# Homework Help: Using Matrix and Abel's formula to find second solution

1. Apr 27, 2013

### Trillionaire

1. The problem statement, all variables and given/known data

There is a Differential Equations question that I am stuck:

Consider the equation: $(t^2)(y'')-2(t)(y')+(t^2+2)y=0$, where t>0

It is given that y1= t*cos(t) is a solution

(a) There are two formulations for determining the Wronskian, (1) based on the determinant of a matrix which involved a pair of fundamental solutions and their derivatives, and (2) in terms of Abel's formula. Allowing the constant in Abel's formula to be equal to one, equate the two expressions for the Wronskian to derive a first order differential equation for the second solution y2.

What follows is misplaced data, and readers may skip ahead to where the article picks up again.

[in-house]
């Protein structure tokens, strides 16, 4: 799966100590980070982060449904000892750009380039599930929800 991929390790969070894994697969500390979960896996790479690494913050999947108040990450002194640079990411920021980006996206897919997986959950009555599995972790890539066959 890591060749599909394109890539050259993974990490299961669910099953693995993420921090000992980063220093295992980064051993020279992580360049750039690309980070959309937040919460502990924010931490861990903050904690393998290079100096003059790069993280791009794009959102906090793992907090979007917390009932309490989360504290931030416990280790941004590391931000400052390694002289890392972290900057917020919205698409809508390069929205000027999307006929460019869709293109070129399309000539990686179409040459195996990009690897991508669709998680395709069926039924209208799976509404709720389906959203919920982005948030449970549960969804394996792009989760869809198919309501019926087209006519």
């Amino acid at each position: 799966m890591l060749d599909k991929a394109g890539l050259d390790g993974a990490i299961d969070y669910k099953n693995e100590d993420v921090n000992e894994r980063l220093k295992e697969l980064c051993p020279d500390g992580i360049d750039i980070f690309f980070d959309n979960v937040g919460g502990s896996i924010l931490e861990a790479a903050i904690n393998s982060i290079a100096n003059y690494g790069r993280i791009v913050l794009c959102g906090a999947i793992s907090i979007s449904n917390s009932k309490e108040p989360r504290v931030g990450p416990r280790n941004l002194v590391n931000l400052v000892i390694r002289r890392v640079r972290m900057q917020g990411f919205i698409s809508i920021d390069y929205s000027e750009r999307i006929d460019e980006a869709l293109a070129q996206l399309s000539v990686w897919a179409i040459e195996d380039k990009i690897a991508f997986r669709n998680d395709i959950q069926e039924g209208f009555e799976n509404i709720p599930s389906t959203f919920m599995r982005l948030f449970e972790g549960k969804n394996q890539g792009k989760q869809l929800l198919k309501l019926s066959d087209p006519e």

(b) Solve the first order equation for this second solution, y2. Note: $d/dt (tan(t)) = 1/(cos^2(t))$

2. Relevant equations

Abel's theorem: Wronskian = $c*exp(-\int p(t)\,dt)$for y'' + p(t)y' + q(t)y =0
Matrix method: Wronskian = (y1)(y2') - (y1')(y2)

3. The attempt at a solution

For the Wronskian I got W = (t*cos(t))(y2') - (cos(t) - t*sin(t))(y2). If I did my derivatives right, that should be correct. For Abel's formula, I got W = e^(t^2). However, I'm not sure if it's possible to solve equation (t*cos(t))(y2') - (cos(t) - t*sin(t))(y2) = e^(t^2). I think I did something wrong, but not sure what. Can someone help?